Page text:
This week Thailand held three days of coronation ceremonies (May 4-6) for King Maha Vajiralongkorn (Rama X) King Vajiralongkorn inherited the throne in 2016 when his long-reigning father Bhumibol Adulyadej died.
On the 2nd May, after a surprise announcement the King married his long-term partner and royal consort who would now be Queen Suthida.
Thailand has a constitutional monarchy, but the royal family is highly revered by Thais and wields considerable power.
The majority of Thais are excited to be witnessing history being made, and will be keenly watching their first coronation in almost 70 years.
The most famous Thai King was probably Chulalongkorn (Rama V) who ascended the throne as a minor at age 15 in 1868, and as King of Siam on 16 November 1873. As a prince, he had been tutored in Western traditions by the governess, Anna Leonowens. Intent on reforming the monarchy along Western lines, during his minority he traveled extensively to observe western administrative methods. He transformed the monarchy along Western lines of an “enlightened ruler“. He abolished the practice of prostration in front of the monarch, and repealed many laws concerning the relationship between the monarch and his people, while continuing many of the ancient aspects and rituals of the old kingship. In 1874, he created a privy council copied from the European tradition, to help him rule his Kingdom.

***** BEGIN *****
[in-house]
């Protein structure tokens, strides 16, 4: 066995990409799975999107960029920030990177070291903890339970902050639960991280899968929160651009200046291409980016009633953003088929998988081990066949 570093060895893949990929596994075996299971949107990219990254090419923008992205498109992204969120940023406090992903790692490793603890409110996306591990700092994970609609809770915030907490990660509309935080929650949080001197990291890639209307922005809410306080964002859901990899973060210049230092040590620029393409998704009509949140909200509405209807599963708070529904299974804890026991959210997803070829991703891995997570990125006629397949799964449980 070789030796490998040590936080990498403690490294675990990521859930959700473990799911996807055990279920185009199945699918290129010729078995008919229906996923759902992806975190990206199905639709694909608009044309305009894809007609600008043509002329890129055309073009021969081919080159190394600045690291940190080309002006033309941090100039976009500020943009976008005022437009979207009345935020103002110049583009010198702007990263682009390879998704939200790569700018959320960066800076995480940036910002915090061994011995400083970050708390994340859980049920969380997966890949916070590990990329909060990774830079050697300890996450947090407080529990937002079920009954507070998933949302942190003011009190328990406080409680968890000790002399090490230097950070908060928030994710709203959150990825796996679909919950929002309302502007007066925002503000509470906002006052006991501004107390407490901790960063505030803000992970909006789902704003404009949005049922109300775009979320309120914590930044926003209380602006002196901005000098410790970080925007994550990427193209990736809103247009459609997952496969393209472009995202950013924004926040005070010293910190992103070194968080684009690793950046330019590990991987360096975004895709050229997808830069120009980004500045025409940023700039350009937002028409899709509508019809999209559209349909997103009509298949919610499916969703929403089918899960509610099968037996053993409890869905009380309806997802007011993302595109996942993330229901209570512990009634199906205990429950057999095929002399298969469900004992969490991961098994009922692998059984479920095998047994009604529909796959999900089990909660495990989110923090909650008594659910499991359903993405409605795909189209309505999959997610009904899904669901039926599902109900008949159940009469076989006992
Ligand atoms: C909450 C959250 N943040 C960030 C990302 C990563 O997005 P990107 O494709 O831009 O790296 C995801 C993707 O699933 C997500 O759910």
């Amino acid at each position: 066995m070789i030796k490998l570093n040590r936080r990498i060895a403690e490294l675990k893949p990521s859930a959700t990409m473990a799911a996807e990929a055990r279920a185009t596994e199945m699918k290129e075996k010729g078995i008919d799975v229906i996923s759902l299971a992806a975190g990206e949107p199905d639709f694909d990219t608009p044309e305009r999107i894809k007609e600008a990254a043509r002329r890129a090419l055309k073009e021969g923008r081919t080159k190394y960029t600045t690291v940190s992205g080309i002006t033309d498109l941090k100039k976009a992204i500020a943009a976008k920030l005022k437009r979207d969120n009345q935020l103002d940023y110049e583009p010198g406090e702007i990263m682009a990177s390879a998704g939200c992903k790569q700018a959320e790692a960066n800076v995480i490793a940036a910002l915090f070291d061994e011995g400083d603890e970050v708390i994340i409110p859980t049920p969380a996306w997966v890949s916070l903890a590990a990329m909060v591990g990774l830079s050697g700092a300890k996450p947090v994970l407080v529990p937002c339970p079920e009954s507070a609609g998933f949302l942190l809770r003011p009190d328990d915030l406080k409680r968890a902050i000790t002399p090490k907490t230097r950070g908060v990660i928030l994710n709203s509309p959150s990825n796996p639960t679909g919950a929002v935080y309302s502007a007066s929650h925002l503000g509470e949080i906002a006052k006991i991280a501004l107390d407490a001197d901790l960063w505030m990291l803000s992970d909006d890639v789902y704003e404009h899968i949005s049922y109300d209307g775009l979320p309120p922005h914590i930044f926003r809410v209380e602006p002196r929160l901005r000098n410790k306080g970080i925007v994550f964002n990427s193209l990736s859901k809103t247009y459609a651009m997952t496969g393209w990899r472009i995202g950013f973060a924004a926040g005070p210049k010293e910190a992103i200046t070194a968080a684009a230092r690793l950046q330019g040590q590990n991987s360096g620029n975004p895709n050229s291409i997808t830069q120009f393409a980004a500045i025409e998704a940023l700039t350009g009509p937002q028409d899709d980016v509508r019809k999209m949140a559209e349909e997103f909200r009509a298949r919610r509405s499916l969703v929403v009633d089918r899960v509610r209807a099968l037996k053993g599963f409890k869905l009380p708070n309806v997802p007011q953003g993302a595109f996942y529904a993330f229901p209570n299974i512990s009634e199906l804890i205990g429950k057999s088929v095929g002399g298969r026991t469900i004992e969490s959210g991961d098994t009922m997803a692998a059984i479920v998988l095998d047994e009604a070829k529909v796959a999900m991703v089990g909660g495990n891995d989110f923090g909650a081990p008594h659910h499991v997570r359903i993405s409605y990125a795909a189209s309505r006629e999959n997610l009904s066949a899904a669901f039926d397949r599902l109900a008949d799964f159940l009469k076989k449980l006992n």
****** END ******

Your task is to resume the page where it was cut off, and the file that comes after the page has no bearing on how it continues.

Between 1871 and 1879 Killick Martin’s ships, Osaka, Lucia, Heversham and Elmstone were regular visitors to Thailand, calling many times on the Mae Nam Chao Phraya River in Bangkok, mostly for cargo’s of foodstuffs including rice and spices.
In Thai, Mae Nam is a generic term for river with Mae signifying mother and Nam water. The Thai royal and noble title Chao Phraya may be translated as Grand Duke. The two terms together truly reflects the reverence Thais have for this river.
The U.K. is presently Thailand’s 18th largest trade partner, with the value of trade between the two nations amounting to more than $7 billion a year.
(Nikki Asian Review- June 2018). Foodstuffs still represent one of its Thailand’s key exports to the U.K.
Killick Martin offer a complete range of Ocean and Air services between Thailand and the U.K. and would be delighted to quote on your business. We are also experts in moving both ambient, chilled and refrigerated food stuffs.
For further information on our services or to ask for a quotation please contact your local Killick Martin office.